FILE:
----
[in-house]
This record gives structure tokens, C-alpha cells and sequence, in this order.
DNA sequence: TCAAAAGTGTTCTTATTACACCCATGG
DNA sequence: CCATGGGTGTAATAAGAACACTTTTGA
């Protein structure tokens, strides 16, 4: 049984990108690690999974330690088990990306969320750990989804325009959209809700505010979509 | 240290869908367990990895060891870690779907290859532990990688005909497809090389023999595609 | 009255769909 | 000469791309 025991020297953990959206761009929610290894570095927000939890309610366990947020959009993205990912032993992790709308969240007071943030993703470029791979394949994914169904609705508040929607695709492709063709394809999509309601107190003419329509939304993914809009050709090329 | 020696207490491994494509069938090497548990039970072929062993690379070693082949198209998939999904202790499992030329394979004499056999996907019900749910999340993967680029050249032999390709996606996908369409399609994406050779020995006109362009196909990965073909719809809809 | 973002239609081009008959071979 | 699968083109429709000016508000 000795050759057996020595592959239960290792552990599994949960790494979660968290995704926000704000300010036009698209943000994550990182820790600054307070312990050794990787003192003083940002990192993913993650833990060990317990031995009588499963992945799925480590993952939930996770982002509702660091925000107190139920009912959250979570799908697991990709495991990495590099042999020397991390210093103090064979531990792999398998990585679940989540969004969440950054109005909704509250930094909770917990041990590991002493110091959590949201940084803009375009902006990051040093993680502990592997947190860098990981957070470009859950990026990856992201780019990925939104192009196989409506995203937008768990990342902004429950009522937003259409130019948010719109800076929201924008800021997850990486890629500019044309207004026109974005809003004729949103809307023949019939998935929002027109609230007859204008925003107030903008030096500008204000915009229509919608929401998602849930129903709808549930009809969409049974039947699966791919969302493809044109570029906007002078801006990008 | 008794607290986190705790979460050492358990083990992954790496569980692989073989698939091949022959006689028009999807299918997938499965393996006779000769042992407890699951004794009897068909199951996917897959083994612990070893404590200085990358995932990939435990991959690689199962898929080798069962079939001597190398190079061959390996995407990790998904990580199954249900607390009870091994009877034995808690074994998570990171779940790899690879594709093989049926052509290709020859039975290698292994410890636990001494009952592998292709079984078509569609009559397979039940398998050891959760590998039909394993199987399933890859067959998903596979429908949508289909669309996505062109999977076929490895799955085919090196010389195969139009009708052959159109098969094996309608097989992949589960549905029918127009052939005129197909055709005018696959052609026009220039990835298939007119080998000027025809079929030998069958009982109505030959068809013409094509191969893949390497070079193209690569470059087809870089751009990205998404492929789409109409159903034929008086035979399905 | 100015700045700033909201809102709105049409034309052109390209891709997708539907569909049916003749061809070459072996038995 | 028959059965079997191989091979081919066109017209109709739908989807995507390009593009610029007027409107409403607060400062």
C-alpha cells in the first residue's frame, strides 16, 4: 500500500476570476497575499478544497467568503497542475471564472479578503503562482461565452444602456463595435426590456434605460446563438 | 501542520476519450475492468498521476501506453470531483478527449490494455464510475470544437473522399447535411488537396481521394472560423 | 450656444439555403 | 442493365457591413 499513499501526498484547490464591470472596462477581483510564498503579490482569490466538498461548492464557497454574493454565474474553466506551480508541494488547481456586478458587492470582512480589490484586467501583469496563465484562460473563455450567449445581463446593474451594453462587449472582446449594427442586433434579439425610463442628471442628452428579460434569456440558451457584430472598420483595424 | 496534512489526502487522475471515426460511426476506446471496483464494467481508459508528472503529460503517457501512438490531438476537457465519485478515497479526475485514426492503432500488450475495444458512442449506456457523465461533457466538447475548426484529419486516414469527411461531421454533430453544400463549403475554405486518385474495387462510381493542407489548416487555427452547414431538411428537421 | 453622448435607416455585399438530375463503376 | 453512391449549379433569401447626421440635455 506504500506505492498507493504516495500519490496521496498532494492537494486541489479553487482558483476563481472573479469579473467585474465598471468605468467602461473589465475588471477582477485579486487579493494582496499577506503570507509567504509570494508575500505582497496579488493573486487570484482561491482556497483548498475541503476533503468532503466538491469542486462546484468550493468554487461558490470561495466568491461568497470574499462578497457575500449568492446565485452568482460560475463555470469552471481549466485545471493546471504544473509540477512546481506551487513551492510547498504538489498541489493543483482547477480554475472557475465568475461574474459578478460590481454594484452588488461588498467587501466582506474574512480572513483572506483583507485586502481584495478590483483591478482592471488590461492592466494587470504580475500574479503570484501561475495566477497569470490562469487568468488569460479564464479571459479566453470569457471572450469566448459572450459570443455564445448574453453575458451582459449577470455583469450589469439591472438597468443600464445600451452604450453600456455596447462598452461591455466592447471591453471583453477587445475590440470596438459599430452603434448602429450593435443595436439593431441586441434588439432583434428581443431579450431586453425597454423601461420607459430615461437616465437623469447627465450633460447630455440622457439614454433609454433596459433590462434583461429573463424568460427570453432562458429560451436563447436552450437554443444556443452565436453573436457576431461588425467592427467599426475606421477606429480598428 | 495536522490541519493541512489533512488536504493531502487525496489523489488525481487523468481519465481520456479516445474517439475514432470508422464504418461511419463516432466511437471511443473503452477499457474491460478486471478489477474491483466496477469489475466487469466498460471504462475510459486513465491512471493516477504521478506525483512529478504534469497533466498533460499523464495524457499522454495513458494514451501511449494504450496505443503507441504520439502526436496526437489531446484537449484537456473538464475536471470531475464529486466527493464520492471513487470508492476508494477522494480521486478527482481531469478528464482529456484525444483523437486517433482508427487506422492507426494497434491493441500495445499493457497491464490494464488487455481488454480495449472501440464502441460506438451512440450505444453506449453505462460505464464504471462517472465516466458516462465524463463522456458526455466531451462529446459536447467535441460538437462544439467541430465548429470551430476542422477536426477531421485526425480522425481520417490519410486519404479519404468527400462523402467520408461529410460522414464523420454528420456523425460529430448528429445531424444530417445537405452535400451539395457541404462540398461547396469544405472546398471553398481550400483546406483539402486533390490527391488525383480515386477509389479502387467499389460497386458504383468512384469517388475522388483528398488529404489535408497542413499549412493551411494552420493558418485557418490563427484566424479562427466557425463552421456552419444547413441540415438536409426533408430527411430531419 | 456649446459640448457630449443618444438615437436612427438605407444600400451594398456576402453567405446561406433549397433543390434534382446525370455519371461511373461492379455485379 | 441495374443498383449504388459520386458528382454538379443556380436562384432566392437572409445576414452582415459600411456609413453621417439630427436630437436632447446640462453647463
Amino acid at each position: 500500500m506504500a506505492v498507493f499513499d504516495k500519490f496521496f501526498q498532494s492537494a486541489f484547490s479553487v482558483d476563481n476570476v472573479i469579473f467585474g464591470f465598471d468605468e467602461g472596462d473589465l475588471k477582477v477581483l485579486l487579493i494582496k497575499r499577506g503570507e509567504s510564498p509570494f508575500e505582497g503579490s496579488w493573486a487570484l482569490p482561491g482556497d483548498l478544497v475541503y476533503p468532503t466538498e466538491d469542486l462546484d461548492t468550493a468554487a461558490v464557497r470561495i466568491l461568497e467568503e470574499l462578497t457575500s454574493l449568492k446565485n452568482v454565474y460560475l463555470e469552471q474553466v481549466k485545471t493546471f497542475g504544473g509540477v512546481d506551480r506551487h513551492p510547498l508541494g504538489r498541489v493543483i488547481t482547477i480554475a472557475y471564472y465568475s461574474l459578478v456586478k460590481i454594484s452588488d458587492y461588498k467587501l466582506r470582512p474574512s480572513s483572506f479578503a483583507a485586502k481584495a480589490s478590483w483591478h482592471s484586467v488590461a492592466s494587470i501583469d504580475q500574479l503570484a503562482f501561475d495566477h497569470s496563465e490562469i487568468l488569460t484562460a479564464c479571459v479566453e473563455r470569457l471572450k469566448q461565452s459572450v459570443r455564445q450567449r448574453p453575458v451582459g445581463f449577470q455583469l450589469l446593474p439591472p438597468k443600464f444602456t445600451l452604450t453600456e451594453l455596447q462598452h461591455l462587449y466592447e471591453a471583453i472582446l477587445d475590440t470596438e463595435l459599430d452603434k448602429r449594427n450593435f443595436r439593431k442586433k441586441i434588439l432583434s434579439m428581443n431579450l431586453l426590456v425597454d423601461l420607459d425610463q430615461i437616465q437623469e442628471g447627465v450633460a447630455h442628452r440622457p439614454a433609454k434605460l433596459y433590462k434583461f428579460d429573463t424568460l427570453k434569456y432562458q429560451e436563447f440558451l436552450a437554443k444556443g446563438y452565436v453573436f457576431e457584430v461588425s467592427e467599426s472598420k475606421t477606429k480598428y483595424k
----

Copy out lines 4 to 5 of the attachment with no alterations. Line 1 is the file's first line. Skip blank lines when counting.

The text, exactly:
DNA sequence: CCATGGGTGTAATAAGAACACTTTTGA
């Protein structure tokens, strides 16, 4: 049984990108690690999974330690088990990306969320750990989804325009959209809700505010979509 | 240290869908367990990895060891870690779907290859532990990688005909497809090389023999595609 | 009255769909 | 000469791309 025991020297953990959206761009929610290894570095927000939890309610366990947020959009993205990912032993992790709308969240007071943030993703470029791979394949994914169904609705508040929607695709492709063709394809999509309601107190003419329509939304993914809009050709090329 | 020696207490491994494509069938090497548990039970072929062993690379070693082949198209998939999904202790499992030329394979004499056999996907019900749910999340993967680029050249032999390709996606996908369409399609994406050779020995006109362009196909990965073909719809809809 | 973002239609081009008959071979 | 699968083109429709000016508000 000795050759057996020595592959239960290792552990599994949960790494979660968290995704926000704000300010036009698209943000994550990182820790600054307070312990050794990787003192003083940002990192993913993650833990060990317990031995009588499963992945799925480590993952939930996770982002509702660091925000107190139920009912959250979570799908697991990709495991990495590099042999020397991390210093103090064979531990792999398998990585679940989540969004969440950054109005909704509250930094909770917990041990590991002493110091959590949201940084803009375009902006990051040093993680502990592997947190860098990981957070470009859950990026990856992201780019990925939104192009196989409506995203937008768990990342902004429950009522937003259409130019948010719109800076929201924008800021997850990486890629500019044309207004026109974005809003004729949103809307023949019939998935929002027109609230007859204008925003107030903008030096500008204000915009229509919608929401998602849930129903709808549930009809969409049974039947699966791919969302493809044109570029906007002078801006990008 | 008794607290986190705790979460050492358990083990992954790496569980692989073989698939091949022959006689028009999807299918997938499965393996006779000769042992407890699951004794009897068909199951996917897959083994612990070893404590200085990358995932990939435990991959690689199962898929080798069962079939001597190398190079061959390996995407990790998904990580199954249900607390009870091994009877034995808690074994998570990171779940790899690879594709093989049926052509290709020859039975290698292994410890636990001494009952592998292709079984078509569609009559397979039940398998050891959760590998039909394993199987399933890859067959998903596979429908949508289909669309996505062109999977076929490895799955085919090196010389195969139009009708052959159109098969094996309608097989992949589960549905029918127009052939005129197909055709005018696959052609026009220039990835298939007119080998000027025809079929030998069958009982109505030959068809013409094509191969893949390497070079193209690569470059087809870089751009990205998404492929789409109409159903034929008086035979399905 | 100015700045700033909201809102709105049409034309052109390209891709997708539907569909049916003749061809070459072996038995 | 028959059965079997191989091979081919066109017209109709739908989807995507390009593009610029007027409107409403607060400062």